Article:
Today at 3:30PM Alberta's Budget will be released.
Here is a blog exclusive op-ed that I wrote as a pre-budget piece, but it is starting to get a bit dated now that some potential spending numbers are being leaked.
Anyway, here it is:
Stelmach softening us up for another big spending budget
By Scott Hennig, Alberta Director
Canadian Taxpayers Federation
It could have been the environment. It could have been terrorism. But it’s not. No, this year it appears “growth” has been picked as the reason the government has “no choice” but to put forward yet another large increase in provincial spending.
During his recent Edmonton Premier’s Dinner, Stelmach suggested “there is a price to prosperity, a substantial price, as you will see.”
This not-so-subtle hint of a “substantial” hike in budget spending was likely devised to soften up PC Party members, the media and taxpayers.
How big an increase we won’t know until this Thursday, but if Premier Stelmach’s team felt it was necessary to forewarn Albertans of a spending increase, it must be large – very large.
But is it warranted?
There’s no question Alberta’s economy is growing at a faster pace than the rest of the country. There’s no question Alberta’s population is growing faster and our inflation rate is higher than any other province in Canada. But does it warrant a 10 per cent, 11 per cent or 12 per cent increase in spending this budget?
The numbers say no.
The Canadian Taxpayers Federation (CTF) has long been arguing the Alberta government (one of the largest per capita spenders in Canada) should be limited to increase program spending by no more than the combined growth rate of population and inflation.
The CTF recommends this because it not only reflects the growth in the economy (and costs), but also the expected growth in sustainable tax revenues. If the population goes up by 2 per cent, tax revenue should also go up by 2 per cent. If inflation grows by 3 per cent, wages and therefore income tax revenues should go up by 3 per cent as well.
If spending increases are larger than sustainable tax revenue increases, governments have to find other sources of financing. In 80s and early 90s the government relied on debt to cover the shortfall. Today, they’re using resource revenues.
Of the expected $11.7 billion in non-renewable resource revenues collected by the Alberta government in 2006-07, $11.1 billion of it is either already spent or soon to be spent. If oil and gas prices drop, Alberta would be forced to cut spending, dip into savings or raise taxes to make up the difference: good reasons to limit government spending increases to the combined population and inflation growth rate.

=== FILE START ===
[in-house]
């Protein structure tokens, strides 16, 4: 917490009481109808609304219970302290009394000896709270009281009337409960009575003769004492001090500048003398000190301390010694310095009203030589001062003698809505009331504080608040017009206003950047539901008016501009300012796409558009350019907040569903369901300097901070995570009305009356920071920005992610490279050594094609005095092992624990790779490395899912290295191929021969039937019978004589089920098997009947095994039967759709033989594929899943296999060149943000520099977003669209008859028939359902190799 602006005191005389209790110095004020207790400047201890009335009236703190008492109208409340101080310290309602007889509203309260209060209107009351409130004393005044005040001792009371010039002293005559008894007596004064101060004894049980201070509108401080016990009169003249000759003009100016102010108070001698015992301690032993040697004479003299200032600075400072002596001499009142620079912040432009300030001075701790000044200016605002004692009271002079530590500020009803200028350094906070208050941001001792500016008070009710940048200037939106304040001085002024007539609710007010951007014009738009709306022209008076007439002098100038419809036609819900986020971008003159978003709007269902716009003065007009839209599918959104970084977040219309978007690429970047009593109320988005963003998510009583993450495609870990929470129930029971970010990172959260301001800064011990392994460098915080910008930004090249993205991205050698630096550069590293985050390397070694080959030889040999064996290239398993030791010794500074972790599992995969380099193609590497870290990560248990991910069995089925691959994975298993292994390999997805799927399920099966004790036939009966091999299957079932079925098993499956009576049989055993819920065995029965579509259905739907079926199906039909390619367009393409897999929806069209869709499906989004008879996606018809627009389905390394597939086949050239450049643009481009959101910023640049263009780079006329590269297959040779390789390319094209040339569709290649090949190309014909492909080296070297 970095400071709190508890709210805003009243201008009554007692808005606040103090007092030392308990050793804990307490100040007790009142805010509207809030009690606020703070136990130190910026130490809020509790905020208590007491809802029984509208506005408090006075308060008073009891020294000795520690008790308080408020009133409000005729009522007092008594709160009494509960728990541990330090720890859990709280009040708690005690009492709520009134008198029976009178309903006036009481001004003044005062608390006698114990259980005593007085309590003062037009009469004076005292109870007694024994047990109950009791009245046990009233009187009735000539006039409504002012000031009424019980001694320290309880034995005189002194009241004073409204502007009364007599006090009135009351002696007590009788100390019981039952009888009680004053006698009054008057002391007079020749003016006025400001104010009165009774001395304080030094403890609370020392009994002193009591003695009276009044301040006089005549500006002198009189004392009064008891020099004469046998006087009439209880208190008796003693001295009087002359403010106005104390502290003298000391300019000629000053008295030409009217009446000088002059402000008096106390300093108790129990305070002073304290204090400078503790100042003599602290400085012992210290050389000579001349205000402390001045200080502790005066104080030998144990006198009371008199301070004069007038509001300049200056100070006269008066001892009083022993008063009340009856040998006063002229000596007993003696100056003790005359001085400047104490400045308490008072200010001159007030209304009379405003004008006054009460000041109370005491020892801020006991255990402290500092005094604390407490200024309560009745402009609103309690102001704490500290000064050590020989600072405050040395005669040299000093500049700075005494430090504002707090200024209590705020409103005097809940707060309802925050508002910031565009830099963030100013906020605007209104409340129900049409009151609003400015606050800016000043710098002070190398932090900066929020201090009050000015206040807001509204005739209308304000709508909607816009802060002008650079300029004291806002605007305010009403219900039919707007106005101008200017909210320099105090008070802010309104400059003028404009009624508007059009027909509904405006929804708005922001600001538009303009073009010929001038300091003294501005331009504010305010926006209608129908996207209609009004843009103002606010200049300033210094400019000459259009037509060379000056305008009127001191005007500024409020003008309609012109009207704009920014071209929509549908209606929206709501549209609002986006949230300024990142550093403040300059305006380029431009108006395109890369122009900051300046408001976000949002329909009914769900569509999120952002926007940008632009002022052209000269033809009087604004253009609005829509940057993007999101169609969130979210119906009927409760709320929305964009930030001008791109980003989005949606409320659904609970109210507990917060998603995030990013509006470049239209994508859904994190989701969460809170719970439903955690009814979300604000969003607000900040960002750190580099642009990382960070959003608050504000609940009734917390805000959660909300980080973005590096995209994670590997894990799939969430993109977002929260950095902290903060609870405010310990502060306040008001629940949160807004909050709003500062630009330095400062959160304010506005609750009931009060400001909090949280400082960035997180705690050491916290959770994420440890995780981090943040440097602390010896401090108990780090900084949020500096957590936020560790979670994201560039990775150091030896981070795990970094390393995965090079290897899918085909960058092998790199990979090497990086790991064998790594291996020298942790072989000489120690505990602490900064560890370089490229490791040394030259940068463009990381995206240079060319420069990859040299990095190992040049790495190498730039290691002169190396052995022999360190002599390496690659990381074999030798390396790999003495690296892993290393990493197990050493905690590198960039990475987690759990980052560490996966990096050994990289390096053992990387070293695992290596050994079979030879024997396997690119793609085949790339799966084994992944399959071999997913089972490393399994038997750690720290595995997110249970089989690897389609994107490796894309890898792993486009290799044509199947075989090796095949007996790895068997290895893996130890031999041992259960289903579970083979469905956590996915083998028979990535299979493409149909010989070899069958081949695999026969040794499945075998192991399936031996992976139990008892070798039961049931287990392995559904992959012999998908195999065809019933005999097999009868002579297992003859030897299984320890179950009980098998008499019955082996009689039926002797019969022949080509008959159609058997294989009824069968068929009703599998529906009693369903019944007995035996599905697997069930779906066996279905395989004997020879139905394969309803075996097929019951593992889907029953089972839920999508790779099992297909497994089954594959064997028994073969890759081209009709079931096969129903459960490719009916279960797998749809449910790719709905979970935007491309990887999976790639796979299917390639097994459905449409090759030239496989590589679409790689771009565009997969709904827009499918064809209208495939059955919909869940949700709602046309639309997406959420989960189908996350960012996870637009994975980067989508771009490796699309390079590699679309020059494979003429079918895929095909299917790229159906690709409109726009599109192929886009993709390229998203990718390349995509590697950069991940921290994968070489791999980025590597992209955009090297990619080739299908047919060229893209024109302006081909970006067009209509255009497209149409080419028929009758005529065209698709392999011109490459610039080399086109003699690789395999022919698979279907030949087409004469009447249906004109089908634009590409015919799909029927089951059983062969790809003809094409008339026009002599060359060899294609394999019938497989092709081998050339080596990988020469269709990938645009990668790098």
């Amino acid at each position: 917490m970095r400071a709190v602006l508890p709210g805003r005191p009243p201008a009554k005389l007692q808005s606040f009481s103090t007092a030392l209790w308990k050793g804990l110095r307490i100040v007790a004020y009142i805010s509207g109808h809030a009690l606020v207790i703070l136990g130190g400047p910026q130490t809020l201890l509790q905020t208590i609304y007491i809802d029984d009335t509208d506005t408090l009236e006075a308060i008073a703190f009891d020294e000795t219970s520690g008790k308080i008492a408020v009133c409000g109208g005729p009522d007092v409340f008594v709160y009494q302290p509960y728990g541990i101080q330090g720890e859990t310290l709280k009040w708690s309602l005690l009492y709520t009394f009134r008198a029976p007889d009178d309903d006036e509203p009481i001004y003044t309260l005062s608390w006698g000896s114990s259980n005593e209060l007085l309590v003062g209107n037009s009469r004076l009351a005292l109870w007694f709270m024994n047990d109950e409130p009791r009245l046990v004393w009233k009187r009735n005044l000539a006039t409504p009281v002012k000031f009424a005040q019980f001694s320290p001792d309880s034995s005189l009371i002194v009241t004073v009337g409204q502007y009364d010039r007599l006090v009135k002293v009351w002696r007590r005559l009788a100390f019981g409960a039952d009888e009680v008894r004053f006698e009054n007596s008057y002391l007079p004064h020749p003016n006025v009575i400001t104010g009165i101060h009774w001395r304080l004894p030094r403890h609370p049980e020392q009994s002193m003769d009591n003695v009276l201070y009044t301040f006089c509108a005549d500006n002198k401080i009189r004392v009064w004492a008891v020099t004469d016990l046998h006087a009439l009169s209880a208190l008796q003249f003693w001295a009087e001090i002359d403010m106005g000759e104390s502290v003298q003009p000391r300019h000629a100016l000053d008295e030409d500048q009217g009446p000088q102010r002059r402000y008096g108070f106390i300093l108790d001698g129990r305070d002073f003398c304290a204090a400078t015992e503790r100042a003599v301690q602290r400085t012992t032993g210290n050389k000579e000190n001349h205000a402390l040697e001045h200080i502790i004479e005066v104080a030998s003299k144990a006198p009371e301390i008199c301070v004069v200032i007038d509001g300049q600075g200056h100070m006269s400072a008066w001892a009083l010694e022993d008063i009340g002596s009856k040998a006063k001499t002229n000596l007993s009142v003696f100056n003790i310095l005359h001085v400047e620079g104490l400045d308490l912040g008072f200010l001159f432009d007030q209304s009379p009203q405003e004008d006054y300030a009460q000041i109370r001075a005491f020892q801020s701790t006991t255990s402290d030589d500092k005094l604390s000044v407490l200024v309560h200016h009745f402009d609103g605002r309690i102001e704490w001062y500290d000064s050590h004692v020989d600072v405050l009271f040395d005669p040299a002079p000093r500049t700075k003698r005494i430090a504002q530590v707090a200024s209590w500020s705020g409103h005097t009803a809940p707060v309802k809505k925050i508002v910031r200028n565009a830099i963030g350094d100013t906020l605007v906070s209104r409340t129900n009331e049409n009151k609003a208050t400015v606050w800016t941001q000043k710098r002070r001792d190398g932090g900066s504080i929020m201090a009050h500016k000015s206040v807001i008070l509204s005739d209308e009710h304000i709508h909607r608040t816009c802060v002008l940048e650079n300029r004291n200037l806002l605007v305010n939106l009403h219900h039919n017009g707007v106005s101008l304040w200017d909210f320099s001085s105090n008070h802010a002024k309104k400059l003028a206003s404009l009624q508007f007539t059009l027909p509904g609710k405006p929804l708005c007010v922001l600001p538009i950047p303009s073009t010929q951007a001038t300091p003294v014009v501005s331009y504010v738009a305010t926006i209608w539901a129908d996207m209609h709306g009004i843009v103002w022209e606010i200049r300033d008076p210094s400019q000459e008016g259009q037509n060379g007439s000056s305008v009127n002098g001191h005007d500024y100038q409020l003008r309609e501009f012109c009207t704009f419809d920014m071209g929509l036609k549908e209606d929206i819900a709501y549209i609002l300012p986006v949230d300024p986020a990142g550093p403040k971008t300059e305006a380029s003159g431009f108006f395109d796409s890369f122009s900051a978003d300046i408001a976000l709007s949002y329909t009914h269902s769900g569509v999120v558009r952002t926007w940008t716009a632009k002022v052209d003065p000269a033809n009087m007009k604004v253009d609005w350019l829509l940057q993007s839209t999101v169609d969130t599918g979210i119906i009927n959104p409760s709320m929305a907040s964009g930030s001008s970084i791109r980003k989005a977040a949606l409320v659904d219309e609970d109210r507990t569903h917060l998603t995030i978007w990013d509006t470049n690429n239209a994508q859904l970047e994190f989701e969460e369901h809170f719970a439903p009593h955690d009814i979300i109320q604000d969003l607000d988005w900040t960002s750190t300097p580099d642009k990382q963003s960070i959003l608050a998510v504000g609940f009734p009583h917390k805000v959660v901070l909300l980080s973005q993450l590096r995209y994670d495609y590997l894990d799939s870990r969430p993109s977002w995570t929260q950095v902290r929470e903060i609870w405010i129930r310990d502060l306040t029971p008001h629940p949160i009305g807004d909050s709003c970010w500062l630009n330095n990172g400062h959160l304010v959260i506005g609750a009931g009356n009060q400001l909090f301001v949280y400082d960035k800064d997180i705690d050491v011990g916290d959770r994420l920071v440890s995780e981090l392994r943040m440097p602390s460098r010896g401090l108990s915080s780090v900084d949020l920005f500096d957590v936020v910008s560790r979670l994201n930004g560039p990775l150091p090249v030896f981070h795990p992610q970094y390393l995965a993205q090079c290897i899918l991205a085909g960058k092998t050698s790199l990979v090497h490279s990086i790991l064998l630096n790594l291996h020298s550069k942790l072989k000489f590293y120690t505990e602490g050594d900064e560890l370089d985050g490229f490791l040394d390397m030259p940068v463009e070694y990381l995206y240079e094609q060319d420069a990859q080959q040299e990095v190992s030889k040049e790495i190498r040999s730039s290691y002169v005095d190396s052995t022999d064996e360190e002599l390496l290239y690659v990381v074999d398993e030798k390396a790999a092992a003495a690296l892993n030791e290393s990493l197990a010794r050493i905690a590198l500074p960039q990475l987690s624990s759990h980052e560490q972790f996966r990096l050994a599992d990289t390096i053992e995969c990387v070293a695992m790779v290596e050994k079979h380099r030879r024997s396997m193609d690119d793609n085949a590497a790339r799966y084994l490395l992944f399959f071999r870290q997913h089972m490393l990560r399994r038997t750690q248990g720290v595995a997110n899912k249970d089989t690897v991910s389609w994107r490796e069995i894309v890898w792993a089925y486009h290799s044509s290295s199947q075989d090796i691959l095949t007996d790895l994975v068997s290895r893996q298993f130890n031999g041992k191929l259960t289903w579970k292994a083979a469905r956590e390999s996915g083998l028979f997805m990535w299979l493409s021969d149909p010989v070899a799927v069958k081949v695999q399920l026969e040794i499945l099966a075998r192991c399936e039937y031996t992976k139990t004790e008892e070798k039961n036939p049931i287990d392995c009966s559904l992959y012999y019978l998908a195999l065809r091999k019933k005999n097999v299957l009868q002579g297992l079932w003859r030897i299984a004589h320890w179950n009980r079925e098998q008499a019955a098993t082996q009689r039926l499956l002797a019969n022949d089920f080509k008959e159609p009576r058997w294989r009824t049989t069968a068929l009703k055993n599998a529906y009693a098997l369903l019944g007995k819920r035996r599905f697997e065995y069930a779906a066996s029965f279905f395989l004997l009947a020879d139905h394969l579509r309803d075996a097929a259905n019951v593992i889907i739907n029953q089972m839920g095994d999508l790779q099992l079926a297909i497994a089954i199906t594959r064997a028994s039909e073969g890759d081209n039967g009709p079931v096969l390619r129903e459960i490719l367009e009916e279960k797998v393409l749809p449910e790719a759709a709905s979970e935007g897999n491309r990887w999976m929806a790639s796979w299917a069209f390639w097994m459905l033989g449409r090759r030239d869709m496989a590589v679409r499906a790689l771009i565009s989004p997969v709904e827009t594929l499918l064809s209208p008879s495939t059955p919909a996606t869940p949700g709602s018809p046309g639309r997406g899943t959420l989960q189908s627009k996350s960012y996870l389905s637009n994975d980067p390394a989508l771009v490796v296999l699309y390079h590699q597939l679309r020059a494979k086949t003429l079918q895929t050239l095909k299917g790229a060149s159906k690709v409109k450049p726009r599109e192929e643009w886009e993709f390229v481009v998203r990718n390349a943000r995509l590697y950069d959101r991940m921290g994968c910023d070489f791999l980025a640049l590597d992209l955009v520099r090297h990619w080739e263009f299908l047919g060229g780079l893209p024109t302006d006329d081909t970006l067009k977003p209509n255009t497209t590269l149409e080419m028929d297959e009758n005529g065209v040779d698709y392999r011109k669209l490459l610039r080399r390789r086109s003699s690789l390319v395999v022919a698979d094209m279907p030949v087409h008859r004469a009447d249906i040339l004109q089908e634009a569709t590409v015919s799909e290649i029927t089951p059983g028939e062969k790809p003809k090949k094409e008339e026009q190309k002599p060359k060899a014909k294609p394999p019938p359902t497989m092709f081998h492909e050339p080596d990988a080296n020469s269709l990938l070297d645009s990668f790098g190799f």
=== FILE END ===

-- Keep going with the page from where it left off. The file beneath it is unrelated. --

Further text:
Yet, during its last few years, the Klein government continued to increase spending by significantly more than this rate.
The year previous to Budget 2003, the combined inflation and population growth rate was 6.6 per cent. The government increased spending in Budget 2003 by 9.5 per cent. For Budget 2004, the combined rate was 4.2 per cent, yet spending was increased by 9.6 per cent. For Budget 2005, the combined rate was 3.1 per cent, yet spending was increased by a mind-boggling 14.6 per cent. For last year’s Budget 2006, the combined rate was 4.8 per cent, yet spending was increased by 9.9 per cent.
Looking back over the growth in the economy in Alberta over the past year (and you have to look back to last year because you can’t make a budget on growth rates that haven’t yet been established) Alberta’s population has grown by approximately 3 per cent, and Alberta’s inflation rate has averaged about 4 per cent growth.
The Canadian Taxpayers Federation calculates the Alberta government will be justified in increasing program spending by 6.8 per cent in Budget 2007 based on current growth.
Unfortunately, thanks to the none-too-subtle of a hint given to us by Premier Stelmach, the chances of a 6.8 per cent growth in spending are starting to look quite slim. And even more unfortunate, it’s looking less and less likely this “new” government will be any different from the old government when it comes to spending increases.
Check out tomorrow's Calgary Herald to read our reaction to today's provincial budget.